The heel pain caused by plantar fasciitis may occur intermittently in the early stages of the condition and this can make it difficult to diagnose.
People seem to have many misconceptions about how to treat injured and broken toes. If you have severe pain in your toe and it is difficult or impossible to move, be sure to have the injury evaluated by your foot doctor to ensure the proper diagnosis and treatment and to avoid an ongoing problem.
An ankle sprain that isn’t allowed to heal properly can result in chronic ankle instability and weakness. This can make you more likely to sprain your ankle again. Always treat even minor ankle sprains seriously and slowly increase the strength and flexibility of the ankle joint with physical therapy exercises recommended by your foot doctor.
Stress or hairline fractures frequently affect athletes and runners and dancers due to all the repetitive pressure encountered. They can also occur when a less active person suddenly decides to begin an exercise program too rapidly.
Tarsal tunnel syndrome is a condition that affects the foot and ankle and has many similarities to the wrist condition called carpal tunnel syndrome. In both instances, nerve stress and damage from repetitive use creates numbness, pain, and tingling in the area where a major nerve supplies one of your extremities.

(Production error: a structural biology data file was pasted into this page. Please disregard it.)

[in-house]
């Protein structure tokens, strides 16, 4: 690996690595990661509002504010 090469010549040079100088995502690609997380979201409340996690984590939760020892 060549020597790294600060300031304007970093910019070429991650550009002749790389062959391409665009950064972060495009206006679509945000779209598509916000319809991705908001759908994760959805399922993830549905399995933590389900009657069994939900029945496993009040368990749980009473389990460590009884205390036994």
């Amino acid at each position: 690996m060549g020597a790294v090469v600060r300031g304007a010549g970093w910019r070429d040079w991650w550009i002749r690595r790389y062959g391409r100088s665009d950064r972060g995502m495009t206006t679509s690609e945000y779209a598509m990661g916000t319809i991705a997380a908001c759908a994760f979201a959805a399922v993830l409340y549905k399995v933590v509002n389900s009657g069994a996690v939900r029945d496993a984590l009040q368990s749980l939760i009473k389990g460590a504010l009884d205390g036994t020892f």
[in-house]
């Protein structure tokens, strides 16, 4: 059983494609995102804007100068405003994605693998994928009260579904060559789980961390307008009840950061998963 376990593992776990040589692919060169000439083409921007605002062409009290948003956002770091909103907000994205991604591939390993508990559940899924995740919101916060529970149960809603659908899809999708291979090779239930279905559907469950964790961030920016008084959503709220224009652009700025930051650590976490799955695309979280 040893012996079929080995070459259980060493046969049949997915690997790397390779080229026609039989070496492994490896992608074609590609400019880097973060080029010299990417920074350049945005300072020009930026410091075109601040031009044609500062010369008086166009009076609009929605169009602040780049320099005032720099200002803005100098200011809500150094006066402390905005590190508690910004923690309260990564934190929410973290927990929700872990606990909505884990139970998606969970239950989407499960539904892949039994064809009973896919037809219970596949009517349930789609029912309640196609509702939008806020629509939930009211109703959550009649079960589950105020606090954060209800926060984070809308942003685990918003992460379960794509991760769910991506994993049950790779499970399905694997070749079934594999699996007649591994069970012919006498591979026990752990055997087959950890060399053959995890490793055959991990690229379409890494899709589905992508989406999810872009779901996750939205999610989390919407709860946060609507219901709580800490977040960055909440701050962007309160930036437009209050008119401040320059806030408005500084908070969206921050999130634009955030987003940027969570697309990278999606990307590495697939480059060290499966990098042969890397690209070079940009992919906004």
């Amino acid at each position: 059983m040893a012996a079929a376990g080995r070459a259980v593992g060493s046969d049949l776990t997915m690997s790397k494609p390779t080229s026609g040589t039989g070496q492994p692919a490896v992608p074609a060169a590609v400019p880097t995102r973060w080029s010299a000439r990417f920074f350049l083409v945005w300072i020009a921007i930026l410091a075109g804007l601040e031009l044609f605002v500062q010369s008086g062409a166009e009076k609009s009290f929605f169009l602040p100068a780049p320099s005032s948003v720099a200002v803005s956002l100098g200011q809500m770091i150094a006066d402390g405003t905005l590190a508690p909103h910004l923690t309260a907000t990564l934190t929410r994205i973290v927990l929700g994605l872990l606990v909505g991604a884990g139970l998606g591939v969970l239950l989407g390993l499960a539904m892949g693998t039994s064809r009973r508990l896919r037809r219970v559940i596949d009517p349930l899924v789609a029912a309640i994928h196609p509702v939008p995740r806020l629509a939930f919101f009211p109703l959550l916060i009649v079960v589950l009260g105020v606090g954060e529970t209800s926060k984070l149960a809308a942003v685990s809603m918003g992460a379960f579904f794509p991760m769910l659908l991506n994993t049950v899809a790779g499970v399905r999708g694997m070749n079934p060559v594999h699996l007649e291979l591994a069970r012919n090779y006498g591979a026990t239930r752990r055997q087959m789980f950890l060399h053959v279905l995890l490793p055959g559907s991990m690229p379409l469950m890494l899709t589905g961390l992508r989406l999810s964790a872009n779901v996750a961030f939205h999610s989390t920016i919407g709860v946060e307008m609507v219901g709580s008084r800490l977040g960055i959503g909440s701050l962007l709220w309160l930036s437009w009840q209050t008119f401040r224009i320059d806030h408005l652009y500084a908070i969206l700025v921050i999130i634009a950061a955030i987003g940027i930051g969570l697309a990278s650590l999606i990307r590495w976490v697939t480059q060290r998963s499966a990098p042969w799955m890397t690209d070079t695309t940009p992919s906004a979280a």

Fungal toenail infections can be ugly, painful, and smelly. Since a fungal toenail infection predominantly occurs underneath the nail, it can be difficult to treat the infection completely and prevent it from coming back.
Many people think skin cancer is something that is caused by excessive sun or ultraviolet light exposure. However, even though your feet and ankles don’t generally get much sun, you still need to have any skin lesions on your feet and ankles evaluated by your foot doctor to rule out skin cancer.
A plantar fibroma is a condition caused by a thickening of the fibrous tissue on the bottom of your foot. This tissue is called the plantar fascia.
Debilitating heel pain from a small bump on the back of your heel could be caused by a Haglund’s deformity. In this condition, a small bump of cartilage grows in the location where your Achilles tendon attaches to the heel bone.
A main cause of injury in people over 65 is from falling, so knowing how to reduce the likelihood of falling is essential to staying healthy and active as you get older.